Thanks

thebrandon said:
Why can I not assume this? It was my understanding that the normal force is equal to the total force acting on the surface. Isn't the perpendicular component of gravity the only force acting on the surface?
Sure, the normal force is the force acting on the surface. But no, it's not equal to the component of gravity. (It would if there were no acceleration.)

Consider vertical and horizontal forces acting on the car and apply Newton's 2nd law like usual.

Doc Al said:
Sure, the normal force is the force acting on the surface. But no, it's not equal to the component of gravity. (It would if there were no acceleration.)

Consider vertical and horizontal forces acting on the car and apply Newton's 2nd law like usual.

Ok. Thank you so much for the quick responses. You were extremely helpful. I believe I understand my error now. I was not considering the perpendicular component of acceleration necessary to maintain a circle. If I add that into account that gives me the following:
(normal force) = mgcos18 + 7.2msin18
Substituting in this value of the normal force into the equation i calculated for u gives me:
u=3.802/(9.8cos18 + 7.2msin18)= 0.33
This is the correct answer. Did I find it by chance, or have I done everything correctly now?

As per my second problem, I will now read your earlier suggestion on that, and attempt a solution. Thank you so much.

thebrandon said:
Ok. Thank you so much for the quick responses. You were extremely helpful. I believe I understand my error now. I was not considering the perpendicular component of acceleration necessary to maintain a circle. If I add that into account that gives me the following:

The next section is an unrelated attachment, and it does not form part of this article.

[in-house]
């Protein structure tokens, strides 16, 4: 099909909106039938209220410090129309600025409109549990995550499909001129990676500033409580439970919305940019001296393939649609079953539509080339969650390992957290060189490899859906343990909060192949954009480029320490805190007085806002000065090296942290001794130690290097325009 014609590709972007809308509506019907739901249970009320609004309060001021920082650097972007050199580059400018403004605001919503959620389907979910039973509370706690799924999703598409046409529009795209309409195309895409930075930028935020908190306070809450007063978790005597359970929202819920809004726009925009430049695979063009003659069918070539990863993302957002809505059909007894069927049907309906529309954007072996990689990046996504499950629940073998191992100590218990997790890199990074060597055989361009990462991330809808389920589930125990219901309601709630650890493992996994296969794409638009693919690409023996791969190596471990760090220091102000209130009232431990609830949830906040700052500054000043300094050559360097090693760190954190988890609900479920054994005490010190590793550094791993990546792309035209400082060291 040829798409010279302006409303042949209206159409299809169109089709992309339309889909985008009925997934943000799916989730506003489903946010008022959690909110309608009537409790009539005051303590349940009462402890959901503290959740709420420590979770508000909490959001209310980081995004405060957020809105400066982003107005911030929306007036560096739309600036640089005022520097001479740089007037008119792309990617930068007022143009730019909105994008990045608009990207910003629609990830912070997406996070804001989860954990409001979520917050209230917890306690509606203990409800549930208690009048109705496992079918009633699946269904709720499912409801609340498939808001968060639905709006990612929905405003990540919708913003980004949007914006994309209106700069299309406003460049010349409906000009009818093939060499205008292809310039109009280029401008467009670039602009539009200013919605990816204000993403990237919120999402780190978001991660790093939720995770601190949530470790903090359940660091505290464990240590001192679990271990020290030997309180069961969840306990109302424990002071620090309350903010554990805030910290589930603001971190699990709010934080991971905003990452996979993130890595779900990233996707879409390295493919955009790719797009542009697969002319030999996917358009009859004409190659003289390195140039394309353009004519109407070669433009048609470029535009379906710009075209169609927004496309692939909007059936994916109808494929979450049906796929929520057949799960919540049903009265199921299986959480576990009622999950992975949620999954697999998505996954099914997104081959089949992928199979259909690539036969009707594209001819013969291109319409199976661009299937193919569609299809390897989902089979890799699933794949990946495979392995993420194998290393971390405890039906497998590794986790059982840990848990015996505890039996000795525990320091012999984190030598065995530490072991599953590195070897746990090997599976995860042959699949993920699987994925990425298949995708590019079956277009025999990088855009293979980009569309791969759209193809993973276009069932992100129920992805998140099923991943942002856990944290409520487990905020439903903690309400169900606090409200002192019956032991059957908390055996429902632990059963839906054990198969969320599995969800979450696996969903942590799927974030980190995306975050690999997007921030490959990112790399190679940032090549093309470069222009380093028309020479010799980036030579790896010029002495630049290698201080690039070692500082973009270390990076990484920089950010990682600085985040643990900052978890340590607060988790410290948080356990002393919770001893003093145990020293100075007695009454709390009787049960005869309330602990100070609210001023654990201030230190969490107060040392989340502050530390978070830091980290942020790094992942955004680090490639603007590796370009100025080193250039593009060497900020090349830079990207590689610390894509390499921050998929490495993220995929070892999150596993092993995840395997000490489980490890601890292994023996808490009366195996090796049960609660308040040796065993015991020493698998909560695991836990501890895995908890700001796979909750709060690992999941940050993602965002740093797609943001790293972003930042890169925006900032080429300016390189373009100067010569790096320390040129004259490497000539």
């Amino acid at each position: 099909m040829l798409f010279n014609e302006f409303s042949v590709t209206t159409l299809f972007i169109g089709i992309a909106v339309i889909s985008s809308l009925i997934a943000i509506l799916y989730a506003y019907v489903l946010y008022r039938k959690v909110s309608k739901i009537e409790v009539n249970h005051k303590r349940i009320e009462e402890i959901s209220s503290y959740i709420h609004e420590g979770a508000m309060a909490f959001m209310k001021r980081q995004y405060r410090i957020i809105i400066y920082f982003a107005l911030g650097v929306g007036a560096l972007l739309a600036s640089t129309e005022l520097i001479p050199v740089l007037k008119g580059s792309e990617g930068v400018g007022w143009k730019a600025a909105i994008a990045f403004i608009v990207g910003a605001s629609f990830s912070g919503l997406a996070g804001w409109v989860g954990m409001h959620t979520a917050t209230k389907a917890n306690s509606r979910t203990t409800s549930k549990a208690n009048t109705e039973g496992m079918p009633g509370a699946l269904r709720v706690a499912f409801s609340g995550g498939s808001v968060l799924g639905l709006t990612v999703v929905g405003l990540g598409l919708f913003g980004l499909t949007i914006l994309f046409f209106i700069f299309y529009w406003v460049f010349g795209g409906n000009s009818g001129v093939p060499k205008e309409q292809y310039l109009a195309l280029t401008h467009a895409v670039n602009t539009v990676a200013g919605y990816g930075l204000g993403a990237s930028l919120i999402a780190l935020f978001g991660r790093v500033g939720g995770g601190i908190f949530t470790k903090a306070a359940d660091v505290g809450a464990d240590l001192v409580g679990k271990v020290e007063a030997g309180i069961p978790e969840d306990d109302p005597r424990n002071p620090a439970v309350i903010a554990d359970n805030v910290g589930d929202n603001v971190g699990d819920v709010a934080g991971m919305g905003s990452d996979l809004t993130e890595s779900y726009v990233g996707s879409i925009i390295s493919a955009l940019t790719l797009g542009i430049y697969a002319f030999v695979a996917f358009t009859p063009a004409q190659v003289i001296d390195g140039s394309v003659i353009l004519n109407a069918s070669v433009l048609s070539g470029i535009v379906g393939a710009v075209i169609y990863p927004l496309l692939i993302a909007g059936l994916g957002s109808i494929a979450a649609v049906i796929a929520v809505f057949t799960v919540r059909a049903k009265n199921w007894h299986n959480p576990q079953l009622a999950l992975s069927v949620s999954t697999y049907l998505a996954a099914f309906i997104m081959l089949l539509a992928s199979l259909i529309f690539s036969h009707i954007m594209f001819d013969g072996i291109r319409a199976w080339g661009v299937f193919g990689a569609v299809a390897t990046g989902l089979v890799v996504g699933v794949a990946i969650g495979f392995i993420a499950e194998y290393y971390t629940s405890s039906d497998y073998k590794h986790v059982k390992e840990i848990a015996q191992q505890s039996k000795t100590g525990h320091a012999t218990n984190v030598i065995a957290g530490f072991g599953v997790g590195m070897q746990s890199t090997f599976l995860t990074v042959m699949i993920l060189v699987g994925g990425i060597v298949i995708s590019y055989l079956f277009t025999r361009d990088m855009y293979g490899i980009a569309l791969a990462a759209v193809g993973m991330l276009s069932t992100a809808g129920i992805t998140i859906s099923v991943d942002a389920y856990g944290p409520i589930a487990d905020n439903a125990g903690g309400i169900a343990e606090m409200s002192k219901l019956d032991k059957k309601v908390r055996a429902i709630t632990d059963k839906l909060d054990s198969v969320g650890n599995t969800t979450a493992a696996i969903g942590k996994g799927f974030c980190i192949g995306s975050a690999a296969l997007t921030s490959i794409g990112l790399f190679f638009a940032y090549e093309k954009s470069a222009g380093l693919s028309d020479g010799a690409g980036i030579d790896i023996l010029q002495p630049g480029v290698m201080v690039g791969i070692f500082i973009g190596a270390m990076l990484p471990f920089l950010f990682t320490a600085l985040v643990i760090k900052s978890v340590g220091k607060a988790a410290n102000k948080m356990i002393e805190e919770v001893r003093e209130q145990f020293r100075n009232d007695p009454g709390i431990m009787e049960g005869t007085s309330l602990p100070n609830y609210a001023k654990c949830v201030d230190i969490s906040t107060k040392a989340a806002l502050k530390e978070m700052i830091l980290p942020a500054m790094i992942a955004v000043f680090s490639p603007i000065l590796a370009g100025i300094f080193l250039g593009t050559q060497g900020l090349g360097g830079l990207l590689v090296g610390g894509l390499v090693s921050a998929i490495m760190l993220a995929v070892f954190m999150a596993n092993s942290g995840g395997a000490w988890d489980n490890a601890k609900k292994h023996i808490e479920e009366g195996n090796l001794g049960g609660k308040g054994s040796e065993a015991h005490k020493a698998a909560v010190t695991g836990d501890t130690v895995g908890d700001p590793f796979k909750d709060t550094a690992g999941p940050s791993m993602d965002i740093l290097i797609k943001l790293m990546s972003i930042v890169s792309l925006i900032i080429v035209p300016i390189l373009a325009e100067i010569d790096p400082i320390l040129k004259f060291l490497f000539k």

(normal force) = mgcos18 + 7.2msin18
Substituting in this value of the normal force into the equation i calculated for u gives me:
u=3.802/(9.8cos18 + 7.2msin18)= 0.33
This is the correct answer. Did I find it by chance, or have I done everything correctly now?
That's a perfectly fine way to solve the problem. Looks good to me.

Ok. For the second problem I have done the following:

(1^2) + (L^2) = (1.25^2) , solving this gives me that the mass is .75 m from the rod
Arctan(1/.72) = theta , theta = 53.13

Net horizontal force: (v^2)/R * m

Adding the horizontal components of the tension of both ropes and setting that equal to the net horizontal force gives me:
79cos53.13 + (Tension of second rope)cos53.13 = m(v^2)/.75
this simplifies to:
(tension of second rope)=((V^2)-8.89)/0.11

I can't figure out what the velocity is though, so I am not able to finish this solution.

Any suggestions?

thebrandon said:
Any suggestions?
Analyze the vertical forces acting on the mass.

## 1. What is circular motion?

Circular motion is the motion of an object along a circular path. It is characterized by a constant speed and a continuous change in direction.

## 2. How is friction involved in circular motion?

Friction is involved in circular motion because it acts as a force that resists the motion of an object along a curved path. This frictional force allows the object to maintain its circular motion by continually changing its direction.

## 3. How does tension affect circular motion?

Tension is a force that is often involved in circular motion, especially when an object is attached to a string or rope. Tension helps to keep the object moving along the circular path by providing the necessary centripetal force.

## 4. What is the difference between centripetal and centrifugal force?

Centripetal force is the force that acts towards the center of a circular path and keeps an object moving along that path. Centrifugal force, on the other hand, is a fictitious force that appears to act outwards from the center of the circular path, but in reality, it is just the reaction force to the centripetal force.

## 5. What are some real-life examples of circular motion?

Some common examples of circular motion include a car turning around a bend, a ball spinning around in a circle, and a planet orbiting around the sun. Other examples can include amusement park rides, a spinning top, and a swinging pendulum.

Replies
6
Views
1K
Replies
2
Views
1K
Replies
11
Views
2K
Replies
6
Views
2K
Replies
2
Views
1K
Replies
14
Views
3K
Replies
8
Views
2K
Replies
2
Views
2K
Replies
7
Views
2K
Replies
1
Views
1K